Autumn in the North Cemetery.

Sixty miles west of Boston, Massachusetts there is the small New England town of Sturbridge. Located at the junction of I-90 (The Mass Pike), and I-84 it has become known as the "Crossroads of New England". The town was first settled over 300 years ago, and like other small New England towns it has grown just enough over the years to be in a difficult place today. How do we embrace the future without forgetting how we got to our present? How do we attract the right kind of growth, and maintain who we are? And, what about our culture out here in Central Massachusetts?

These pages will cause one to think about how to protect what we have, our future direction, and how to move on in the very best way.

Those thoughts, and other ramblings, will hopefully inspire more thought, conversation, action, and occasionally a smile...

...seems to be working so far

Monday, May 18, 2009

Grid Talk

Back in January I wrote about the Town of Sturbridge doing a little "out of the box" thinking to deal with these tight economic times. Two of the ideas that I had were harvesting wind energy from atop one of the mountains here in town, and hydroelectric power form the Quinebaug River. This week I read about a gentleman that would like to set up a solar power site here in town near the MassPike.


All that is needed are some basic permits from the town, and a deal worked out between the current land owner, and construction would begin. This is, as I frequently like to say, a no-brainer. A passive thing, tucked away in the woods that doesn't move, make noise, or generate emissions. What it does do is collect the suns rays and convert it to electrical energy, and send it along into electrical grid. The Solar Company makes money selling the power, the land owner makes a buck, and the Town makes some money as well.

Win, win, win. The Green Triple Crown!

I hope that all goes smoothly for those concerned. The solar array would be visible from the Pike, and would generate a lot of water cooler talk.

This is not only a different direction, but a whole different angle, too. This will definitely wash away some of those carbon footprints out there.

I would also like someone to do some serious thinking about wind energy, too. If not a private company, then why not the Town of Sturbridge? Kinda bold, eh? Yeah, but that is what has always built this country: bold thinking, and bold actions. Back before "thinking outside the " was even in the lexicon. And, why wouldn't Sturbridge look into harnessing the wind? Many communities had their own power companies years ago, and some still do here in Central Mass.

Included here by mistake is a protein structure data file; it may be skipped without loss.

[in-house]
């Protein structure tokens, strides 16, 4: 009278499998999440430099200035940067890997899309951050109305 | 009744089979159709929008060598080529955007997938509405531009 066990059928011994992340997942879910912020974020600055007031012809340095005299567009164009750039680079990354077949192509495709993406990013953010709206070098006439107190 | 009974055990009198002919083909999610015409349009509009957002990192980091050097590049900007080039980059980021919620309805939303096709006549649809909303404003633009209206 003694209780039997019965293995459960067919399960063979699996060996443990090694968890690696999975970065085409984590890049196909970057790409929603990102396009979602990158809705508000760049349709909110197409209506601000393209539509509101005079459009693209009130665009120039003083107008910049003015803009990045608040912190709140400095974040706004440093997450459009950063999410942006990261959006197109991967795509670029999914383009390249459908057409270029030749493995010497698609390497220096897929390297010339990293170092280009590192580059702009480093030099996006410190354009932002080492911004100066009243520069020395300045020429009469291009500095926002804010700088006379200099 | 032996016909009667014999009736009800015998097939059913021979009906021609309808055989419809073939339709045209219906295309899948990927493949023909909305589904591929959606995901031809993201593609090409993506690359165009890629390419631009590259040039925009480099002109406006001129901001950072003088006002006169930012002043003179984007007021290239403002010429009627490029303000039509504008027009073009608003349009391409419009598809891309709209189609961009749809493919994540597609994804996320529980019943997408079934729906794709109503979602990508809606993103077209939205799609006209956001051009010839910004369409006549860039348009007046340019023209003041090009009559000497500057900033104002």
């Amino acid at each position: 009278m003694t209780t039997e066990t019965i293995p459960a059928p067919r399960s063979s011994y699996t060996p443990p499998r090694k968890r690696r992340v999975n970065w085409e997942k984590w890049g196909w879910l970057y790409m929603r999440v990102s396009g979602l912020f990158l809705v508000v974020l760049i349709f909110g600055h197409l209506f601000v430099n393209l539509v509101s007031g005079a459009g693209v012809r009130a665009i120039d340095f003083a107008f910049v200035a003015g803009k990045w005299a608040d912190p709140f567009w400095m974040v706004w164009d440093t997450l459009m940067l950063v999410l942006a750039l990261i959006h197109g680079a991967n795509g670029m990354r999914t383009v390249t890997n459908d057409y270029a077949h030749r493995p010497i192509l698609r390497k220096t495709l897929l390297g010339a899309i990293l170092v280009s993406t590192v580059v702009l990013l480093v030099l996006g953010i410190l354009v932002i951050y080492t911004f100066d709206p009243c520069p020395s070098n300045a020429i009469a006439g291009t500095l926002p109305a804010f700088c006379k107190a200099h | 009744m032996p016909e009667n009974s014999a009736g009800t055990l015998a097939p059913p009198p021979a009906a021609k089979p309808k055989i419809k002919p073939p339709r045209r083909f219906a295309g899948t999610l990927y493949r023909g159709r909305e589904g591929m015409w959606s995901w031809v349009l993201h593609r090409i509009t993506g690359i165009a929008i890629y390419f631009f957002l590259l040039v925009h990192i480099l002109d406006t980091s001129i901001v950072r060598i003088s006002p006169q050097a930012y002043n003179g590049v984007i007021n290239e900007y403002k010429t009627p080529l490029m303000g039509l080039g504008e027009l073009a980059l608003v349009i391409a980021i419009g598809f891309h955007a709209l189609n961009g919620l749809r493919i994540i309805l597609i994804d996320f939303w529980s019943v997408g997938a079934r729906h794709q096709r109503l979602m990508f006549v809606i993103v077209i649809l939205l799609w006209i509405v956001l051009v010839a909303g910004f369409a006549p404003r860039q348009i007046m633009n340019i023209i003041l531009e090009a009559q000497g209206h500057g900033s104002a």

"Approximately 45 communities in Massachusetts receive distribution services from separate municipal electric utilities. View a map of distribution company and municipal service territories in Massachusetts.

Municipally-Owned Utilities

Municipally-owned utilities are owned and operated by the individual towns and cities they serve. These utilities are responsible for customer billing, wire, pole, and meter maintenance, connecting new customers, distribution of electricity, and restoring power after an outage.

Across the U.S., over 2,200 utilities are municipally owned. The Massachusetts Municipal Wholesale Electric Company (MMWE) is a non-profit corporation that was formed to help municipal utilities offer electricity services at a rate competitive with investor-owned utilities"


This is something that would not only be extremely beneficial for the Town of Sturbridge, but for those living outside the community as well. Imagine this town generating enough electricity to power the schools, the municipal buildings, and additional street lights, and maybe make a dollar, or so as well.

Would take a bold individual. Someone with vision, and with a thick skin to get a project like this off the ground and operating, but the benefits would be so worth it.

Think on it. If that town that was blown away in Kansas from a tornado can commit to coming back stronger than ever, and green to boot, we could do something like that as well, especially since we have all of our infrastructure still in place.

Being free from the grid sounds kinda nice. Imagine feeding it, instead of relying on it to feed us.

No comments:

Post a Comment

Anonymous comments not accepted, and will be rejected. Please use your full name. Choose "Name / URL" and enter your name, and your name ONLY. Leave "URL" blank.